Skip to comments.People Matter - Robert Zubrinís powerful critique of antihumanism
Posted on 06/23/2012 10:07:36 AM PDT by neverdem
Merchants of Despair: Radical Environmentalists, Criminal Pseudo-Scientists, and the Fatal Cult of Antihumanism, by Robert Zubrin (Encounter, 328 pp., $25.95)
A ruling idea of the last two centuries has been materialism: the notion, as arch-materialist Daniel Dennett asserts, that there is only one sort of stuff, namely matter—the physical stuff of physics, chemistry, and physiology—and the mind is somehow nothing but a physical phenomenon. One consequence of this belief has been the rise of antihumanism—the stripping from people of their transcendent value and a reduction of them to mere things in the world to be studied, understood, reshaped—and ultimately controlled.
As Robert Zubrin shows in his valuable survey Merchants of Despair, antihumanisms reductive view of human nature has underpinned movements like eugenics, population control, and radical environmentalism, all of which have been eager to sacrifice human life and well-being to achieve their dubious utopias. Zubrin, a Ph.D. in nuclear engineering and fellow of the Center for Security Policy, has previously authored popular books on energy and space exploration. He shows an engineers sharp eye for things as they are and a scientists respect for the limits of knowledge, especially as regards various pseudoscientific fads.
Zubrin begins with Thomas Malthus, the founding prophet of modern antihumanism, who claimed in his 1798 Essay on the Principle of Population that any population always geometrically grows larger than the food supply. Malthuss argument ignored humans creative ingenuity, but his theories had catastrophic consequences when applied to the real world. Believing that Ireland was overpopulated, for example, the British government allowed this food-exporting island to spiral downward into famine partly because, as Malthus himself urged, a great part of the population should be swept from the soil. Over 1 million Irish died of starvation and disease caused by malnutrition. Thirty years later, the same policy of neglect contributed to a famine that killed as many as 10 million people in India, again because of the Malthusian fallacy that, as Sir Evelyn Baring told Parliament, every benevolent attempt made to mitigate the effects of famine and defective sanitation serves but to enhance the evils resulting from overpopulation.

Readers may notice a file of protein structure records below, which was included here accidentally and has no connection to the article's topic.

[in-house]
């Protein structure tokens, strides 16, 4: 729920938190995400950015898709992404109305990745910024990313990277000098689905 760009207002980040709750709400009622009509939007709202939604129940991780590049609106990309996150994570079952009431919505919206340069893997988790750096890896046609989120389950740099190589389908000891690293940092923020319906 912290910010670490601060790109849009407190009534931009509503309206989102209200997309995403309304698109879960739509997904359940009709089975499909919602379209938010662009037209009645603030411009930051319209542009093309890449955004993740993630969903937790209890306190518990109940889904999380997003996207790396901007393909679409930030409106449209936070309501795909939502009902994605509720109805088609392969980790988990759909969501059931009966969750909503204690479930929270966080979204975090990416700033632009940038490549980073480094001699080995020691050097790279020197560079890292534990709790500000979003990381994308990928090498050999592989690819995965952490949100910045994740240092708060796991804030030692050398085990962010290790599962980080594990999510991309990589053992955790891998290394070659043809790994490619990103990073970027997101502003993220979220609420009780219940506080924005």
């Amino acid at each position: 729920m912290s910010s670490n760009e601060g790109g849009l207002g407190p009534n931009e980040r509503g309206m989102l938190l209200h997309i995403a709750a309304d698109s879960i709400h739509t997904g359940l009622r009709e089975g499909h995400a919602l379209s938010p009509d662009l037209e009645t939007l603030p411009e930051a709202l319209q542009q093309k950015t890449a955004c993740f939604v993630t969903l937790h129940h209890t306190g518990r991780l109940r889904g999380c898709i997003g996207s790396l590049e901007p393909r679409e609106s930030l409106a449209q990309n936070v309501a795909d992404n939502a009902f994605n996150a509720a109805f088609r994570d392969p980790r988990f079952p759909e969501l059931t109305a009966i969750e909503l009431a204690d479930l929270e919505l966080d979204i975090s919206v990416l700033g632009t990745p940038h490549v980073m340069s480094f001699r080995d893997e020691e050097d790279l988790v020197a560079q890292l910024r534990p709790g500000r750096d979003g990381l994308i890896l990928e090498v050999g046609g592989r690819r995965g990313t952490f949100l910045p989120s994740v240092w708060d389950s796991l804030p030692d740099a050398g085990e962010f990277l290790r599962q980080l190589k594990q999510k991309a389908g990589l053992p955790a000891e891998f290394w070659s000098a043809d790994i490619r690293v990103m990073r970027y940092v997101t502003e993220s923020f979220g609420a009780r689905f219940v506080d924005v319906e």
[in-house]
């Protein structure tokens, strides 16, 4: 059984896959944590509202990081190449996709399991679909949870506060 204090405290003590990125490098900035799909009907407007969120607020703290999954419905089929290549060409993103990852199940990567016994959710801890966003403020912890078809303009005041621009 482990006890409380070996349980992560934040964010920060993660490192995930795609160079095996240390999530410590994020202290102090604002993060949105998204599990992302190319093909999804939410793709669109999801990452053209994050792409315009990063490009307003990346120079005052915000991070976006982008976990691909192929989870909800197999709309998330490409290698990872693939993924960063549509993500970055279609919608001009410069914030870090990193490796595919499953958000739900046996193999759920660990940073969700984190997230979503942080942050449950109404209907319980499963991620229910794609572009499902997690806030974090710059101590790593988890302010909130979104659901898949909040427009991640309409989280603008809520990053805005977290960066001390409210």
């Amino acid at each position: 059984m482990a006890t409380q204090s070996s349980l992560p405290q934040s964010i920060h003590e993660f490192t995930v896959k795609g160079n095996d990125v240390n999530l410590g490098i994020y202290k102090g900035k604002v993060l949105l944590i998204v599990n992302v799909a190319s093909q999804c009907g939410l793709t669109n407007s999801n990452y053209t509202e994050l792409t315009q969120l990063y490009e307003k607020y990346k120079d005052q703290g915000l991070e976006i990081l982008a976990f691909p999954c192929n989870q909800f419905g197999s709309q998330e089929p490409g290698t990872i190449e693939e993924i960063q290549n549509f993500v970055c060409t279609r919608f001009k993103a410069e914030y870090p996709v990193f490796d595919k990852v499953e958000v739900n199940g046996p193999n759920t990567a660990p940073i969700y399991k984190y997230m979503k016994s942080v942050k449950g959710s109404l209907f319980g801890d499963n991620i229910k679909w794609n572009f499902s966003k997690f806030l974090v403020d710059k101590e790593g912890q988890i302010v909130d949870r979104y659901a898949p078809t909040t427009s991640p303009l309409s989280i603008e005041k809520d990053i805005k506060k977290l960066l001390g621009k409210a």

Charles Darwin embraced Malthuss apocalyptic theories, too. Overpopulation, he believed, would eventually be cured by natural selection, the weeding out of unfit individuals and races. As Darwin wrote in The Descent of Man: At some future period . . . the civilized races of man will almost certainly exterminate, and replace, the savage races throughout the world. Like Malthus, Darwin had no patience with sentimental Christian or Enlightenment ethics that sought to alleviate suffering and improve human life with medical advances such as vaccinations, or with asylums and other social-welfare institutions that cared for the sick, insane, or poor. Because of this effort to check the process of elimination, Darwin maintained, the weak members of civilized societies propagate their kind. No one who has attended to the breeding of domestic animals will doubt that this must be highly injurious to the race of man. As Zubrin summarizes Darwins argument: Peace, plenty, care, and compassion were interferences in the course of nature. All progress was based on death.
The mixture of Malthusian and Darwinian theory soon conjured up racist eugenics. At the forefront of the early eugenics movement was Darwins cousin, Francis Galton, who also decried humanist sentimentalism. The unfit must be kept from procreating, he argued, for if these continued to procreate children, inferior in moral, intellectual and physical qualities, it is easy to believe the time may come when such persons would be considered as enemies to the State, and to have forfeited all claims to kindness. By the turn of the twentieth century, these ideas had become articles of faith among many liberals and socialists.
Such cruel pseudoscientific theories took a fatal turn in Germany, where eugenics found its deadliest champion in biologist Ernst Haeckel, an extreme racist, virulent anti-Catholic bigot, anti-Semite, anti-Pole, pro-imperialist, Pan-German fanatic as well as a militant atheist. Haeckel and his followers sought to replace Christian ethics with Monism, the aim of which was to further human evolution through Germanys conquest of inferior races and the elimination of abnormal children and invalids. The ideas also took hold in America, championed by men like General Francis Amasa Walker, president of M.I.T. In 1896, Walker wrote in the Atlantic that Hungarian, Bohemian, Polish, Italian, and Russian-Jewish immigrants were beaten men from beaten races; representing the worst failures in the struggle for existence, possessing none of the ideas and aptitudes which fit men to take up readily and easily the problem of self-care and self-government. Theodore Roosevelt would later agree, expressing his disdain for the prevalent loose and sloppy talk about the general progress of humanity, the equality and identity of races, and the like as the product of well-meaning and feeble-minded sentimentalists. These widespread prejudices, buttressed by biased I.Q. tests, ultimately led in 1924 to the discriminatory U.S. law that shut down immigration from countries considered inferior and provided a pseudoscientific justification for race-based segregation.